In Which Larry Summers Has His Consciousness Raised

Is the Obama White House a testosterone-fueled boys club? Probably. As near as I can tell, pretty much all White Houses are. This kind of stuff is hard to change, but one way it does change is when one of the boys suddenly has an epiphany. Here is Ron Suskind describing Larry Summers’ epiphany in late 2009 as the Obama economic team was trying to figure out ways to squeeze a bit better performance out of the economy:

[Christina] Romer, in meeting after meeting, came back with new plans, new ways either to locate $100 billion or to pitch it to Congress. Her appeals were passionate. She said they were falling into a “the perfect is the enemy of the good” trap. “It’s about doing something, anything.”

In November, as Obama’s political capital began to wane, he took [Peter] Orszag’s position at a briefing, reiterating the OMB chief’s view that a small stimulus would be ineffective.

“That is oh so wrong,” Romer blurted out, surprising herself, and everyone in the room, with her candor.

“It’s not just wrong, it’s oh so wrong?” Obama queried before launching into an unchracteristic tirade. “Enough!” he shouted. “I said it before, I’ll say it again. It’s not going to happen. We can’t go back to Congress again. We just can’t!”

….A few weeks later the economic team was back to the discussion of stimulus versus deficit reduction….Now Summers stepped up, offering, almost word for word, the position Romer had voiced previously. This time Obama listened respectfully: “I know you’ve got to make the argument, Larry, but I just don’t think we can do it.”

As they left the meeting, Romer—who was happy to have Summers speak for a small stimulus rather than leaving it all to her—said, “Larry, I don’t think I’ve ever liked you so much.”

“Don’t worry,” he quipped. “I’m sure the feeling will pass.” But then something dawned on Summers, who’d never seemed sympathetic to the women’s complaints: “You know, he sure was a lot more generous with me than he was with you.”

It was an important moment. “That was the turning point,” Romer said later. “After that, [Larry and I] really started to have a decent working relationship.”

It’s never possible to draw broad conclusions from a single anecdote. Romer, after all, was pressing her case in “meeting after meeting,” and sometimes that can get tiresome when you know the boss has already made a decision. Alternately, maybe Obama had just had a bad day arguing with the Pentagon over Afghanistan earlier in the morning and his temper was frayed. Who knows?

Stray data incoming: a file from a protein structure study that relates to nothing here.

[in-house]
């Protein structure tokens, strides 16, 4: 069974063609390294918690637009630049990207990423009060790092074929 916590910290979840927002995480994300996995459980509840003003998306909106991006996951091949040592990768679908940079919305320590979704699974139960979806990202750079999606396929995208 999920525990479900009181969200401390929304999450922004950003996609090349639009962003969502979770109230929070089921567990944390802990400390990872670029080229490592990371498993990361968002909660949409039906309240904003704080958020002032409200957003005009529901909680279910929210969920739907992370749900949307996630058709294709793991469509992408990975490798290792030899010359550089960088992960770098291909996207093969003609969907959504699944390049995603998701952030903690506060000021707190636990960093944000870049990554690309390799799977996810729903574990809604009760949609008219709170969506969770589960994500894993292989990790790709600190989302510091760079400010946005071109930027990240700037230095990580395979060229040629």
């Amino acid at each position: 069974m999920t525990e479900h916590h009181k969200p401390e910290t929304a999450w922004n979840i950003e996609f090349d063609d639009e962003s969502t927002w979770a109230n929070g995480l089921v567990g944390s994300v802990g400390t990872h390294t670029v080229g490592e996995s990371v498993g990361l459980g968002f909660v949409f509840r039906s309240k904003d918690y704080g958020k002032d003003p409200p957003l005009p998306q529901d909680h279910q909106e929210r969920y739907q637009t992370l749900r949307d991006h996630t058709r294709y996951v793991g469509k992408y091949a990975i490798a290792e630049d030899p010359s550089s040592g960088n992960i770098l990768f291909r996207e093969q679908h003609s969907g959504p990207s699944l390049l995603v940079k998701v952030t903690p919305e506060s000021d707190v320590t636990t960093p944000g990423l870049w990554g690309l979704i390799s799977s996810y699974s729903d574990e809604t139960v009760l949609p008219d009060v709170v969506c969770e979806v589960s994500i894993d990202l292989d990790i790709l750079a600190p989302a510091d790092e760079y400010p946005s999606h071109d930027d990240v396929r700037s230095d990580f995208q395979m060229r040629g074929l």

But probably Summers was right. He probably did say the exact same thing as Romer, and he probably was treated better. At a guess, I’d say there isn’t a woman alive who’s attended a corporate meeting that hasn’t seen this exact same dynamic play out. But no matter how many times you hear about this, there’s nothing like the light bulb coming on over your head and finally feeling it in your bones. Apparently that’s what happened to Summers that day.

That said, here’s some advice for the men reading this: just STFU once in a while and listen instead, will you? It’s surprisingly hard! But if you try, you can do it.

DOES IT FEEL LIKE POLITICS IS AT A BREAKING POINT?

Headshot of Editor in Chief of Mother Jones, Clara Jeffery

It sure feels that way to me, and here at Mother Jones, we’ve been thinking a lot about what journalism needs to do differently, and how we can have the biggest impact.

We kept coming back to one word: corruption. Democracy and the rule of law being undermined by those with wealth and power for their own gain. So we're launching an ambitious Mother Jones Corruption Project to do deep, time-intensive reporting on systemic corruption, and asking the MoJo community to help crowdfund it.

We aim to hire, build a team, and give them the time and space needed to understand how we got here and how we might get out. We want to dig into the forces and decisions that have allowed massive conflicts of interest, influence peddling, and win-at-all-costs politics to flourish.

It's unlike anything we've done, and we have seed funding to get started, but we're looking to raise $500,000 from readers by July when we'll be making key budgeting decisions—and the more resources we have by then, the deeper we can dig. If our plan sounds good to you, please help kickstart it with a tax-deductible donation today.

Thanks for reading—whether or not you can pitch in today, or ever, I'm glad you're with us.

Signed by Clara Jeffery

Clara Jeffery, Editor-in-Chief

We Recommend

Latest

Sign up for our newsletters

Subscribe and we'll send Mother Jones straight to your inbox.

Get our award-winning magazine

Save big on a full year of investigations, ideas, and insights.

Subscribe

Support our journalism

Help Mother Jones' reporters dig deep with a tax-deductible donation.

Donate

Share your feedback: We’re planning to launch a new version of the comments section. Help us test it.